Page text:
Is adaptation a double-edged weapon?
We hear many people saying that adaptation is the key. In agile, adaptation is mandatory, and it seems everyone is comfortable with that. Recently, I wonder if this adaptation premise is harmless or not. I heard many people saying “well… we didn’t do this of Scrum (or other), because it was a necessary adaptation. Our business, A,B, C…”. Even they invented something called ScrumBut, that helps to realize and recall that you are doing some things out of the recommended way of Scrum. Adaptation is necessary, don’t get me wrong, since in this world everything is about that. Of course you need time to implement agile too. Nevertheless, the adaptation premise is an escape for many people who is not willing to fully implement an agile methodology. Many people just don’t have the experience or the, let’s call it vision, for modifying properly an agile methodology at certain point in the development (or even making prior-decisions). They may feel they are implementing agile, but they are implementing a partial agile. Partial agile, usually mixed with other approaches, seems to have way worse results than agile itself. De facto, not de jure. And it would be interesting to compare it with more traditional approaches.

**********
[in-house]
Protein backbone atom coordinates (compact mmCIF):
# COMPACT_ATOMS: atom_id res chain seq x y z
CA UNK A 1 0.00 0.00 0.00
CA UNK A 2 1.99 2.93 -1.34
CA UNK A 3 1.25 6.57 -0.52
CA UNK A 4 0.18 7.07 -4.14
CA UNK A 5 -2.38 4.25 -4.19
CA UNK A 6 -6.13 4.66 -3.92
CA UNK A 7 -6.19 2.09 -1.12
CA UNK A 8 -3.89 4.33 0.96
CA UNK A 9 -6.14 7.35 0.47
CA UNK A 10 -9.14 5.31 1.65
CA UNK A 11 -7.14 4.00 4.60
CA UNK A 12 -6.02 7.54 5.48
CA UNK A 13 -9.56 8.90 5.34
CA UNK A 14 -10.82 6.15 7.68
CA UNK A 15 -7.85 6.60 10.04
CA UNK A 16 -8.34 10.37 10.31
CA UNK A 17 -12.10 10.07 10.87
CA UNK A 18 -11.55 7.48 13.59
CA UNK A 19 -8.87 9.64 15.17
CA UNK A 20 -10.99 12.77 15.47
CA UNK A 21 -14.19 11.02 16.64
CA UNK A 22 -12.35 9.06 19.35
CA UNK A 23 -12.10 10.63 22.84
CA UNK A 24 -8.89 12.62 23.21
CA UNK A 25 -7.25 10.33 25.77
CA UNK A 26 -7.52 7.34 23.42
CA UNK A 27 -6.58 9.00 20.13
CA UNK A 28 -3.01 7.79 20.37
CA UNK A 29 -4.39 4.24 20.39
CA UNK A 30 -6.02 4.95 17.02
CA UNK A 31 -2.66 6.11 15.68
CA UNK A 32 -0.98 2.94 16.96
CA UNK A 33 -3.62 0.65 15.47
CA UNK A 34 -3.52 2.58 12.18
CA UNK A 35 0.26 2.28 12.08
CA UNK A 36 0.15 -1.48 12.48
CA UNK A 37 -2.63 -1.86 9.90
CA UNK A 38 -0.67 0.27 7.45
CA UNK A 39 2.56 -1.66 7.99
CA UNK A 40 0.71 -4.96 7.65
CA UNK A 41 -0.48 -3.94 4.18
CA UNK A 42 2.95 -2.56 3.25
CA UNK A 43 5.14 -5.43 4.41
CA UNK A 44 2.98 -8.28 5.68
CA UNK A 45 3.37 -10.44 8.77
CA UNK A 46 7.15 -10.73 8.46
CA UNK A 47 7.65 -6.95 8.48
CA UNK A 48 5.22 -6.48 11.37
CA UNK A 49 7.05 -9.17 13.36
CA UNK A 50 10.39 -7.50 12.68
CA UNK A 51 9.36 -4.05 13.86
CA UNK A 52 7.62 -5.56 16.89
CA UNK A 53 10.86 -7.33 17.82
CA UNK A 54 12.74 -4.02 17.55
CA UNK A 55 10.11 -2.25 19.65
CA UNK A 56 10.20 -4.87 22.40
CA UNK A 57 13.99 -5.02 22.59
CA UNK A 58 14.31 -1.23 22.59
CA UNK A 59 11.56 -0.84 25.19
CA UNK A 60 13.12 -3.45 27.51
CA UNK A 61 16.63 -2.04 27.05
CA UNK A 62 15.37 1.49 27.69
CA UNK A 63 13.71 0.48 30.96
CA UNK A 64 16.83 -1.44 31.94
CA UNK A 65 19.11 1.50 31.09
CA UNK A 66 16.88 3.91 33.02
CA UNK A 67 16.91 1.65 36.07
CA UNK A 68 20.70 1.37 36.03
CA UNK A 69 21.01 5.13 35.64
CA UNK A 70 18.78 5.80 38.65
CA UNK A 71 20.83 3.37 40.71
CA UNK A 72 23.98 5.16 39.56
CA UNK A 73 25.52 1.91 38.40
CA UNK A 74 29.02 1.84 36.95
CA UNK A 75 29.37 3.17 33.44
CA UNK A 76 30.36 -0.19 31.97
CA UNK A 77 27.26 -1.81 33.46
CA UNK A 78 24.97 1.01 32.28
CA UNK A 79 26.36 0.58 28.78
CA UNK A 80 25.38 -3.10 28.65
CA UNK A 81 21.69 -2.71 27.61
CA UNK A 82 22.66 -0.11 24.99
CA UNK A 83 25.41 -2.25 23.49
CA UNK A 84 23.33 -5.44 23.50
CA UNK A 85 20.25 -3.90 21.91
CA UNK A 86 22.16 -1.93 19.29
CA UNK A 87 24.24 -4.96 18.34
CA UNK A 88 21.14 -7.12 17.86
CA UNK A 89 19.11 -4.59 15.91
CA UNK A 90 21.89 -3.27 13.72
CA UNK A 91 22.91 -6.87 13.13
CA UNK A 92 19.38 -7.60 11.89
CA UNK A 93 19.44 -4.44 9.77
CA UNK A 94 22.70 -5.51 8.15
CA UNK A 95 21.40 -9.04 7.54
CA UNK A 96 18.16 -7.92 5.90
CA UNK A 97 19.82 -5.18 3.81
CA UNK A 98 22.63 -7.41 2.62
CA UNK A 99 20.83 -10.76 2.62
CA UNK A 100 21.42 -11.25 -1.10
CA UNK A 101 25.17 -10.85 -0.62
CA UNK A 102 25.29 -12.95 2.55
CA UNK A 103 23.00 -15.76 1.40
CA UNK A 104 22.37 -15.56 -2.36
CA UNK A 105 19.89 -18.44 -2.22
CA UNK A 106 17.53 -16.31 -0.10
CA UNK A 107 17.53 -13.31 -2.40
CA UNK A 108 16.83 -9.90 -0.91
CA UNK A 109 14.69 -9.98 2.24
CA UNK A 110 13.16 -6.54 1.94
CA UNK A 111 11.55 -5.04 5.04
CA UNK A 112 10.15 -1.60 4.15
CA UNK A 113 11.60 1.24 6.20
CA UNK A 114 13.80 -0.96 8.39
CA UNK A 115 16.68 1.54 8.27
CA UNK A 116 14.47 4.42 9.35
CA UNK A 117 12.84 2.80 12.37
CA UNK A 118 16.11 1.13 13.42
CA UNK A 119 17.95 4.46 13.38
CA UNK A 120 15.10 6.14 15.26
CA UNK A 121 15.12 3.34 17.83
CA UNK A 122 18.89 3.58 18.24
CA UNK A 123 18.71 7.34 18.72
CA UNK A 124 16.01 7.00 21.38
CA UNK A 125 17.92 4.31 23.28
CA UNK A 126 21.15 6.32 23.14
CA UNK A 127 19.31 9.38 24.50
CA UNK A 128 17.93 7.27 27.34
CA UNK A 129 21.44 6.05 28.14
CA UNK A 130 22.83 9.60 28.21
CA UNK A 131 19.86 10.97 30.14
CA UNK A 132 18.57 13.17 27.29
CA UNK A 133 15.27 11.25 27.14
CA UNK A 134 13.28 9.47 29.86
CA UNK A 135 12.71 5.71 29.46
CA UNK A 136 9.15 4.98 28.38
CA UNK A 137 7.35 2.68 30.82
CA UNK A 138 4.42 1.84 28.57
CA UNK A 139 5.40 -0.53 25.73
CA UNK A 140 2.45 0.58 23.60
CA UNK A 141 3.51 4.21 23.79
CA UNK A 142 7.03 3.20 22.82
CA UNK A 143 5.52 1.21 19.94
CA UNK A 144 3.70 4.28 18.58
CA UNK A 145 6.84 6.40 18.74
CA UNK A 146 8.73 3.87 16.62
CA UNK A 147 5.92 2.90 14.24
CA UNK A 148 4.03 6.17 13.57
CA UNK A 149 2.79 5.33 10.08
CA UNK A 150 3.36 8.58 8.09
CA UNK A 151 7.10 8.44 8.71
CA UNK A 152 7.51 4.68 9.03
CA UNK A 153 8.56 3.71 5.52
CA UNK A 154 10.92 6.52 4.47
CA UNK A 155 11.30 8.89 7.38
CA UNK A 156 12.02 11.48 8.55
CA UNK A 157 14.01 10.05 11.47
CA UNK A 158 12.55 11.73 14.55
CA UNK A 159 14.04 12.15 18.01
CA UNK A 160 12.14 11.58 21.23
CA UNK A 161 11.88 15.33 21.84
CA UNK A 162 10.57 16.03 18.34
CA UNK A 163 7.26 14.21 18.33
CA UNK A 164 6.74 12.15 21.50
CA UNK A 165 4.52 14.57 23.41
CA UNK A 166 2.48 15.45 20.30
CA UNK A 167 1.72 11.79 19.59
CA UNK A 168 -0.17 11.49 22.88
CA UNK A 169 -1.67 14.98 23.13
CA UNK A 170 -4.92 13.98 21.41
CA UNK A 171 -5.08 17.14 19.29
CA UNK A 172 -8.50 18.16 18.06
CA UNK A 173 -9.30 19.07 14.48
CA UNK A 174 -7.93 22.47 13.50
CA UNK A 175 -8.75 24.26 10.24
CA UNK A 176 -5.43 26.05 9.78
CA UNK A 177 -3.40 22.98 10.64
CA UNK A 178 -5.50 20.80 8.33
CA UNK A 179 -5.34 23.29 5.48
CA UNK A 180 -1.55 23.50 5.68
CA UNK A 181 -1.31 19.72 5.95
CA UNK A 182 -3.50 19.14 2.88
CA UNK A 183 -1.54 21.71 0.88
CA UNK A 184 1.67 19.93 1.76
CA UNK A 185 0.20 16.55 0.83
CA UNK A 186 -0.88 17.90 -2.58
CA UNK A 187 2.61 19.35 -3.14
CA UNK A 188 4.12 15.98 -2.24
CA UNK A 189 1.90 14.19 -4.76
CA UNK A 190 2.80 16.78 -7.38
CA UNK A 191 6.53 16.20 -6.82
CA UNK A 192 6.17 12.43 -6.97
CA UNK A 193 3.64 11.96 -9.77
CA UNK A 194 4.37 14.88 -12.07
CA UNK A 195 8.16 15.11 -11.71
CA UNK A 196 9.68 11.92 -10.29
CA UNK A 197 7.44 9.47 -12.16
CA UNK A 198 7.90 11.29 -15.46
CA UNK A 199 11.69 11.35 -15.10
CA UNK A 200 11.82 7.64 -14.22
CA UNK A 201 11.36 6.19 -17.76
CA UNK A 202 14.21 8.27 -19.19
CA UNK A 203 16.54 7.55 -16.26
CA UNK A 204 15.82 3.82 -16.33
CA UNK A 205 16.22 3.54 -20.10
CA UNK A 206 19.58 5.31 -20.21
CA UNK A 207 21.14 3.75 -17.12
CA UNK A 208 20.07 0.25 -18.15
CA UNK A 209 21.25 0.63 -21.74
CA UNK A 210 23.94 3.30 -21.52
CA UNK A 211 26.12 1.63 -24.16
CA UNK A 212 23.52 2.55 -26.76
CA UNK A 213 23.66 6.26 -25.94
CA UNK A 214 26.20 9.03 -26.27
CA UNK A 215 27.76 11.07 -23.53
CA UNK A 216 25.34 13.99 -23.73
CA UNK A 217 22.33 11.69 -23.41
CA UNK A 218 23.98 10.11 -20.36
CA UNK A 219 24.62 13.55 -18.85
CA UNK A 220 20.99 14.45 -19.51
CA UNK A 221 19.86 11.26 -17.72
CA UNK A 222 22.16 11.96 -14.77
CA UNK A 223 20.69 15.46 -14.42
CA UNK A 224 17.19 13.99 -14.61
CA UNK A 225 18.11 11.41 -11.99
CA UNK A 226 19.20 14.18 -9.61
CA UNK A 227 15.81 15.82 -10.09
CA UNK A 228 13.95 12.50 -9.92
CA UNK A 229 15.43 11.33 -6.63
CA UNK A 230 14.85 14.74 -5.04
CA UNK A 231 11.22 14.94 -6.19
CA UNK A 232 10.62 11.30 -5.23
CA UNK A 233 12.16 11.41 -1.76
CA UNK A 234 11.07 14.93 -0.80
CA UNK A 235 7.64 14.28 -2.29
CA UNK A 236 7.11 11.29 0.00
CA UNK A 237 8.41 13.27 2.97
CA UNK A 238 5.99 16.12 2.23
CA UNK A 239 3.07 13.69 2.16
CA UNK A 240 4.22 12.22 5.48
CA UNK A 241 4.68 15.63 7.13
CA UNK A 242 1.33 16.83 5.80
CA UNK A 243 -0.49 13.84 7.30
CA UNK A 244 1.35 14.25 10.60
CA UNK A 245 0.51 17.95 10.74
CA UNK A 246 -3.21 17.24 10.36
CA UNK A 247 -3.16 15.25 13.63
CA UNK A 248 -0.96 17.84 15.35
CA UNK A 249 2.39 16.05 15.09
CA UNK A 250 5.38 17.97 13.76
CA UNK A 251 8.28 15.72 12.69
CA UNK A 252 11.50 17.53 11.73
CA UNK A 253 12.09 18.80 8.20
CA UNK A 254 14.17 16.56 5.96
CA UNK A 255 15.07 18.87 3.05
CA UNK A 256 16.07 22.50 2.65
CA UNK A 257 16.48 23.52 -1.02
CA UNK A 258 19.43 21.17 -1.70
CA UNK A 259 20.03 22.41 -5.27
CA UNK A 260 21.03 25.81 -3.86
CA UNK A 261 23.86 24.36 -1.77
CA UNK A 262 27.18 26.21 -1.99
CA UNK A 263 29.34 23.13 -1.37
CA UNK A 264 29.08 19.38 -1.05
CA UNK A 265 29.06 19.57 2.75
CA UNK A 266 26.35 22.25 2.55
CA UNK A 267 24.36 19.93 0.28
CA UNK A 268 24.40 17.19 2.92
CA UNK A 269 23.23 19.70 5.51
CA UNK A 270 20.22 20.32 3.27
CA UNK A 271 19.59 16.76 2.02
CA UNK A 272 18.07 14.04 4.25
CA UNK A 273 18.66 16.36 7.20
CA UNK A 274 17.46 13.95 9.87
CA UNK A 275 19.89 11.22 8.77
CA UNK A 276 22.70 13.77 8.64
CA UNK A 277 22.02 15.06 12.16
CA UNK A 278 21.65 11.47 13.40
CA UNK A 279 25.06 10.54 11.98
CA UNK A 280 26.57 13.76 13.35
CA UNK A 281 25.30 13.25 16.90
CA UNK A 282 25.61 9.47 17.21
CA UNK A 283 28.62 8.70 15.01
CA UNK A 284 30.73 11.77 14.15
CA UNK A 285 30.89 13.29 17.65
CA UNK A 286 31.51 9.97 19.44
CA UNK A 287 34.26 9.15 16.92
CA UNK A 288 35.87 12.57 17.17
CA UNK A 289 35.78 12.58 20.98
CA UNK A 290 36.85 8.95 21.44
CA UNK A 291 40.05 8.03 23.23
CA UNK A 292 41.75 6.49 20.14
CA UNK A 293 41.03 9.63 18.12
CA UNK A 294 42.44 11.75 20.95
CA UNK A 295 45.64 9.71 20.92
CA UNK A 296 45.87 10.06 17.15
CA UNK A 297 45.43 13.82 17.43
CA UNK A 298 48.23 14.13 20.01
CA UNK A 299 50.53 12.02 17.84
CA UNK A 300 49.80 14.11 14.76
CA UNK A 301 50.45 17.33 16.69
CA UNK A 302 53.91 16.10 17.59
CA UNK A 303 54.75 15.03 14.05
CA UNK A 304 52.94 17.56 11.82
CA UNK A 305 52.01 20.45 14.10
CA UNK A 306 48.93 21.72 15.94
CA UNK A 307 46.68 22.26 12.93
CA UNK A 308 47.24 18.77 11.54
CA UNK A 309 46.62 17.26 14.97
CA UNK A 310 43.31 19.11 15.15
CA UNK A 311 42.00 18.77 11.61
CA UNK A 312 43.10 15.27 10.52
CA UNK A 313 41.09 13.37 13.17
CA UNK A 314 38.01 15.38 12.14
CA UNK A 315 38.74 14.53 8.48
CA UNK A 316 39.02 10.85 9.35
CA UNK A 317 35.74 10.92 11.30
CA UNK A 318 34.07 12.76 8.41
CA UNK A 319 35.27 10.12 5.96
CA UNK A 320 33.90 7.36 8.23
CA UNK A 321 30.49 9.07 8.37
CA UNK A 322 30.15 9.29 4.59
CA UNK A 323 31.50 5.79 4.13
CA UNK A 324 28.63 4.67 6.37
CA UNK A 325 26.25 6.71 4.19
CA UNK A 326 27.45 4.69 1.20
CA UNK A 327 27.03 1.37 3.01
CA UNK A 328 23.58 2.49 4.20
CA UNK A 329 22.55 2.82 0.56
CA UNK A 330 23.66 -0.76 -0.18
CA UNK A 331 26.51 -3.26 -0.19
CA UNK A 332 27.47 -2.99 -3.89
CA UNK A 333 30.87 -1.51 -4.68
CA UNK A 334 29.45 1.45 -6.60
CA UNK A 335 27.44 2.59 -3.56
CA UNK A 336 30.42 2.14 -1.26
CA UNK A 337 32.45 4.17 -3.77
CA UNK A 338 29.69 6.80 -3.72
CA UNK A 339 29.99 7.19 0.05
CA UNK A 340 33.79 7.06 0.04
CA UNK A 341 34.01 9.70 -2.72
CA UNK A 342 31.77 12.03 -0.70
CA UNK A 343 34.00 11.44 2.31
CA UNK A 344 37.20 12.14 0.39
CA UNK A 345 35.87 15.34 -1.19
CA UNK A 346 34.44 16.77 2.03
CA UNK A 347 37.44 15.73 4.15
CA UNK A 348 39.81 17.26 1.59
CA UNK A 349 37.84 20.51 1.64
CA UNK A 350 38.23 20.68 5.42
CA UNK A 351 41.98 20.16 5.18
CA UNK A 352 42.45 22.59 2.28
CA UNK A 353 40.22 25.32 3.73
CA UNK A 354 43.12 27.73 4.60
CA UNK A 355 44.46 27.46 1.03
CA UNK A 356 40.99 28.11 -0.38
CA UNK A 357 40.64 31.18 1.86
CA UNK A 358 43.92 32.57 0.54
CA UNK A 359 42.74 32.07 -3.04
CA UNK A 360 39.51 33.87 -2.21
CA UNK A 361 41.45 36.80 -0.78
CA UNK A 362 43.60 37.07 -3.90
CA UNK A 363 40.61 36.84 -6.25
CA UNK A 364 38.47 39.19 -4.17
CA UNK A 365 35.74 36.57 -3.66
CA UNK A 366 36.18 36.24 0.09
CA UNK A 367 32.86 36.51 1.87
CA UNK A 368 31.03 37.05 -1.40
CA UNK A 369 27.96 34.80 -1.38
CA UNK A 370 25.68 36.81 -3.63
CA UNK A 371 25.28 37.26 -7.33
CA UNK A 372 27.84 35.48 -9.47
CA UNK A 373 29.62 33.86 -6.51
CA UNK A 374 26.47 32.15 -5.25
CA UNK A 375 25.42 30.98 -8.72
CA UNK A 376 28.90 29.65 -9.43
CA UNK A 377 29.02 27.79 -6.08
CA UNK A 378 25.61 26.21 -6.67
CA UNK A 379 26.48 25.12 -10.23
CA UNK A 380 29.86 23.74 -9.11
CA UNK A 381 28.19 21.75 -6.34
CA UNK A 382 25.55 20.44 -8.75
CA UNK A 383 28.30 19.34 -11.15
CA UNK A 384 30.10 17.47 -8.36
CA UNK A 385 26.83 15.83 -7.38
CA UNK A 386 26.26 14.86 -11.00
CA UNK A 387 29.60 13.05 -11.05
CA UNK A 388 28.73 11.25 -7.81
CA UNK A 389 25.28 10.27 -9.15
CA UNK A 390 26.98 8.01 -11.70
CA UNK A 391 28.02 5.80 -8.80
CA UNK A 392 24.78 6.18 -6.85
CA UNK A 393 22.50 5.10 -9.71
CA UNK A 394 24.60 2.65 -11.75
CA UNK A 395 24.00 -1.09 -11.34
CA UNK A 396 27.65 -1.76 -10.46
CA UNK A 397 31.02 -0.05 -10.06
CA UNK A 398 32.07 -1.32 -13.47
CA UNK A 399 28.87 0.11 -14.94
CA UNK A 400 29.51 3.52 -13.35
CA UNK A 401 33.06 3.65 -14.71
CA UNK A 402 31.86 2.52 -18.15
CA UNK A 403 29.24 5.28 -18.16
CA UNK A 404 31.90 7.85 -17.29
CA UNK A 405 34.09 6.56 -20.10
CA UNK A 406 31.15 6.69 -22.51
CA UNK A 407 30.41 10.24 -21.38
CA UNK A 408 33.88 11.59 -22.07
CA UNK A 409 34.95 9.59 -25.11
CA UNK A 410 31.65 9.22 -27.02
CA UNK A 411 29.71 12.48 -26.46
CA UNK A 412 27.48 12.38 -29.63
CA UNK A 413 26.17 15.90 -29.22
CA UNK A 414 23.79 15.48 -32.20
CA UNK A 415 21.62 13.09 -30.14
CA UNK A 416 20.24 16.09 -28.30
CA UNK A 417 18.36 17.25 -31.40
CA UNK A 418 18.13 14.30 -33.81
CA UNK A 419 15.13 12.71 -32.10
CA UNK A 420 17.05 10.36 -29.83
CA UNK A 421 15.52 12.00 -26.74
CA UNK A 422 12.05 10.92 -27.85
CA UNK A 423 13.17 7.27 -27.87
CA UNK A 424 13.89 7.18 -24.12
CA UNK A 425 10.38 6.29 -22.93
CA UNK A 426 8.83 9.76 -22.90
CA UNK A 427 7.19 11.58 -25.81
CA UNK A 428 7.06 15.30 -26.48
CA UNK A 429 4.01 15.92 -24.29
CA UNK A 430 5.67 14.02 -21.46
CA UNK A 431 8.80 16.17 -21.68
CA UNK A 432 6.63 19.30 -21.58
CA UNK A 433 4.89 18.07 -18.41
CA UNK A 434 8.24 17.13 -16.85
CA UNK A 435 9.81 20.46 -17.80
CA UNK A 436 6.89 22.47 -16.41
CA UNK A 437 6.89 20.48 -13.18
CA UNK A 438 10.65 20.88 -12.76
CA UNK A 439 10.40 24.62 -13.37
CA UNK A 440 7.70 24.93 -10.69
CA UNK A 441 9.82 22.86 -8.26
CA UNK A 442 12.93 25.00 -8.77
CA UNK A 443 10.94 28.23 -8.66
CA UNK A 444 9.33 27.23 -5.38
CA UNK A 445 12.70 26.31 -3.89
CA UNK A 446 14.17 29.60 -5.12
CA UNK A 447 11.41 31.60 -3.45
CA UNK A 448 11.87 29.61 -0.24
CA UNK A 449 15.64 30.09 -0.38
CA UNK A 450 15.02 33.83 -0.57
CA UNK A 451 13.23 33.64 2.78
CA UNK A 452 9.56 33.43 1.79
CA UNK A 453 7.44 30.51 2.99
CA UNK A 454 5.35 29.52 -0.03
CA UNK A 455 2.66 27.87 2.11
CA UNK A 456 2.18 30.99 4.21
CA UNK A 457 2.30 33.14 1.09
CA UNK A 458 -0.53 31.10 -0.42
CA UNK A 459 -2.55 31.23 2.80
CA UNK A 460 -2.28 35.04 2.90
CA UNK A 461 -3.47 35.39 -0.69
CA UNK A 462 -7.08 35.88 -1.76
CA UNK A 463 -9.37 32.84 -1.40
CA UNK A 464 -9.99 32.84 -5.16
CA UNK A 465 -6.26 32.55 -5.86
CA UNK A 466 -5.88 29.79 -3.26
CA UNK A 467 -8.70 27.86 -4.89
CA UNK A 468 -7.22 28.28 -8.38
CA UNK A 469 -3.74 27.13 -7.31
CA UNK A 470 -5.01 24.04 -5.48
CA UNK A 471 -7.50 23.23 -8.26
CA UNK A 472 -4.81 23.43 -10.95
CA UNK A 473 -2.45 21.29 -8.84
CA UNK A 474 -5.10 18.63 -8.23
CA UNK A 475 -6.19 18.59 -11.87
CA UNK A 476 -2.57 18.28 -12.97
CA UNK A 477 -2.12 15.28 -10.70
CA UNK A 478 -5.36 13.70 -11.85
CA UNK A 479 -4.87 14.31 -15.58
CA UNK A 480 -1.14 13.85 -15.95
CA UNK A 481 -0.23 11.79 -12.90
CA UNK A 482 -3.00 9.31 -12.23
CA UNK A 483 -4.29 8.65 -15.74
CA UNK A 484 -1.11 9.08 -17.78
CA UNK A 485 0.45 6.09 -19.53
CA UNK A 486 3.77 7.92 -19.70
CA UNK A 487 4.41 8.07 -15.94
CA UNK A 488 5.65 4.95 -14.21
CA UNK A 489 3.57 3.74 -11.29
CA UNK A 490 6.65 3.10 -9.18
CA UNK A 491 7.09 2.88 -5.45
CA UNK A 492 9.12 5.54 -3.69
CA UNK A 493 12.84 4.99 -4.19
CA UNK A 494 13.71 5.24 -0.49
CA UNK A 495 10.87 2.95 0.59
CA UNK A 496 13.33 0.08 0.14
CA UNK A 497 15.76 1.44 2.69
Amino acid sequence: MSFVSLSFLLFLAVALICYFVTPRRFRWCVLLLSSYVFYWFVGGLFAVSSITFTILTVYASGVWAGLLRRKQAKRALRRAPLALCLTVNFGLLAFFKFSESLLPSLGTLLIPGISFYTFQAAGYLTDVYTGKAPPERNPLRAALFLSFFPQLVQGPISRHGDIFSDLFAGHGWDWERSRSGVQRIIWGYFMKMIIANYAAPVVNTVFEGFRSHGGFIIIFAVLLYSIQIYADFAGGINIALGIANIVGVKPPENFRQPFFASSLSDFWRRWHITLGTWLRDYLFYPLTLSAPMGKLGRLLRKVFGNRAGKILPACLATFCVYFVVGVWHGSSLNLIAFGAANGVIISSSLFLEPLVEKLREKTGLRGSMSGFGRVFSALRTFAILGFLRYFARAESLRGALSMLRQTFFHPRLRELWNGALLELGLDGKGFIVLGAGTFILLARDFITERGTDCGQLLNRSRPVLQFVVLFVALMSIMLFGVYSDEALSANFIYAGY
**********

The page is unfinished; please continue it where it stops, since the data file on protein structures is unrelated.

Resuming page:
People needs to be well-prepared, no matter how. To have experience in the field and theoretically in a balanced way. They don’t need experience so much as some companies sell or so much university formation as some universities sell too. They need good leaders or teachers wherever they go. I have seen 45 years old people, highly experienced and short headed (nothing against 45 years-old people of course, just an example. Also, the most intereting people are around 45 too hehehe). Same for university.
Whenever you make a change, this change should come as mandatory I would say. Imagine a team decides to avoid to have a customer integrated, since they have difficulties “A,B,C” (I have seen that!). Maybe everything seems easier and results come faster, or other “good” things may arise, but I am sure that it is not possible to measure other more difficult tricky things. What about the abstract-and-difficult-to-measure concept of quality, or implementing the correct thing, or delays due to useless implementations.
I think I read about a guru (I don’t recall who was, damn!) that asked to people -who were working as Scrum Masters or agile “managers” or whatever- “who is implementing agile in their company now?”. They rised their hands, and the guru was asking basic questions related with agile, quite important. He realized almost everyone was not using a real agile approach. I recently realized there is this double-edged effect with the premise of adaptation. If you teach and you explain what adaptation is, make always sure you explain the “psychological” drawbacks of the concept itself. Adaptation is not a blank check. Be careful.